Northwestern language programs see enrollment across most programs decline


Daily file photo by Jonah Elkowitz

Northwestern offers 17 languages for undergraduate students.

Kristen Axtman, Assistant Campus Editor

Between 2013 and 2016, the Modern Language Association of America reported that undergraduate and graduate enrollment in language classes other than English dropped about 9.2% nationwide.  

Turkish language Prof. Oya Topçuoğlu said Northwestern is not excluded from this trend. She said all of the University’s language programs, apart from Spanish, have seen a decrease in enrollment over the past several years.

“We as educators, but also university administrators, have not been able to convince students that speaking a second, or third or fourth language is actually a skill that’s very useful,” Topçuoğlu said. 

Topçuoğlu disagrees –– she said speaking a less commonly spoken language can set a student apart from others in the job market. 

NU consistently offers 17 languages for undergraduates. In comparison, Harvard College offers more than 80 languages, though many are accessible upon petition or through online courses with live instruction. The University of Wisconsin-Madison regularly offers 53 languages.

According to Topçuoğlu, the University eliminated its offerings in Persian and Czech due to a lack of student interest. She said Polish, Turkish and other less commonly taught languages are at risk. 

In an email to The Daily, University spokesperson Erin Karter said NU does not anticipate reducing or eliminating the language requirement for students. Still, she said total enrollment size and funding resources play an important role in determining the breadth of curricular offerings.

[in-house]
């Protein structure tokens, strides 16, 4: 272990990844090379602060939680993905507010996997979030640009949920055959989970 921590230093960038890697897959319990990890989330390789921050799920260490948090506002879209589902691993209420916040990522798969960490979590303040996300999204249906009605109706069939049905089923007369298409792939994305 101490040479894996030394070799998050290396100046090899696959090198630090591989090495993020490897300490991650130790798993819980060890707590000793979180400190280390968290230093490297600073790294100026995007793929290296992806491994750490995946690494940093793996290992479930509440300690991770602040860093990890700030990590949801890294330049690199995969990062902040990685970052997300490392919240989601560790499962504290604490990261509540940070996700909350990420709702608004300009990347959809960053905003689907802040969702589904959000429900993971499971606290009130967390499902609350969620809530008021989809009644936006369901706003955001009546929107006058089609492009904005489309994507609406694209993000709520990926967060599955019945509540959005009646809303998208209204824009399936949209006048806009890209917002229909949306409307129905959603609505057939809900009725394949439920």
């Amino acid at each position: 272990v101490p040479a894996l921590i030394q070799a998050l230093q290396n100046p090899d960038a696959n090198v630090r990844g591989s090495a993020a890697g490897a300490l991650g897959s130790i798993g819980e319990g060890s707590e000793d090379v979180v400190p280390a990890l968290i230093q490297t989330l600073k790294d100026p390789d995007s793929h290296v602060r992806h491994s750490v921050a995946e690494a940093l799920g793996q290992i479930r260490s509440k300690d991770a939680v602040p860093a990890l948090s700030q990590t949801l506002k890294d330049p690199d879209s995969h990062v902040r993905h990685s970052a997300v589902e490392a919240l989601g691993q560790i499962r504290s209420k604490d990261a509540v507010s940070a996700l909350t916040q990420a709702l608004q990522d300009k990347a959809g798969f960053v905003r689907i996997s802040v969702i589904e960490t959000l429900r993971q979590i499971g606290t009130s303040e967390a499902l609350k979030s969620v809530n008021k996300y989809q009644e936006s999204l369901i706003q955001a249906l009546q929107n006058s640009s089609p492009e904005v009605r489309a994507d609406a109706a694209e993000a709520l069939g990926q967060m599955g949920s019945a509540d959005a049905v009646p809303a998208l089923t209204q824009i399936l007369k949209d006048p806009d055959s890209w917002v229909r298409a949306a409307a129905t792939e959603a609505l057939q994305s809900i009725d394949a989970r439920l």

“Enrollments in less commonly taught languages can vary a lot,” Portuguese language Prof. Ana C. Thomé Williams said. “We needed to count on other levels in administration to help us advertise our courses.”

NU offers some alternative solutions for students who wish to learn less commonly taught languages. 

Karter said the University launched the Language Resource Center to promote less commonly taught languages. According to its website, the LRC provides resources for funding and language learning opportunities. 

Students are also eligible for CourseShare, which allows students to take a language course from another Big Ten university via Zoom. Topçuoğlu said NU’s quarter system complicates this process, so very few students realistically have this option. 

Language programs have also been trying to boost enrollment by hosting campus events. For example, the Portuguese program hosts cultural events every other week. 

Topçuoğlu said language professors started a week-long festival of languages last year to increase enrollment and visibility of language programs, showcasing programs beyond Spanish, French, German and Italian.

Weinberg sophomore Olivia Sotos said she would like to see the University offer more languages. 

Sotos takes Spanish courses, but said she also wants to study Modern Greek, a language NU does not offer. 

“I’m really connected to my Greek heritage,” Sotos said. “All four of my grandparents have migrated from Greece to America, and the language connects me to them.”

Sotos added she has spoken with other Greek students at Northwestern who share a similar sentiment.

But, Topçuoğlu said she does not anticipate language offerings will expand at the University in the future. 

“We’re already having a hard time getting our students into the languages that we offer, so expanding is not really an option at this point,” Topçuoğlu said. 

Weinberg sophomore Jovana Lakic decided to take Turkish because she’s from the Balkans and feels connected to Turkey because of the regions’ shared history under Ottoman rule. 

She is one of two students in her class. Lakic said she’s built a close relationship with her professor and classmate because of this. 

“People are always surprised when you tell them you are studying Turkish,” Lakic said. “If I meet a Turk, and I mention I’ve been learning Turkish for two years, their whole face lights up. So it’s a good way to build connections.”

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Twitter: @KristenAxtman1

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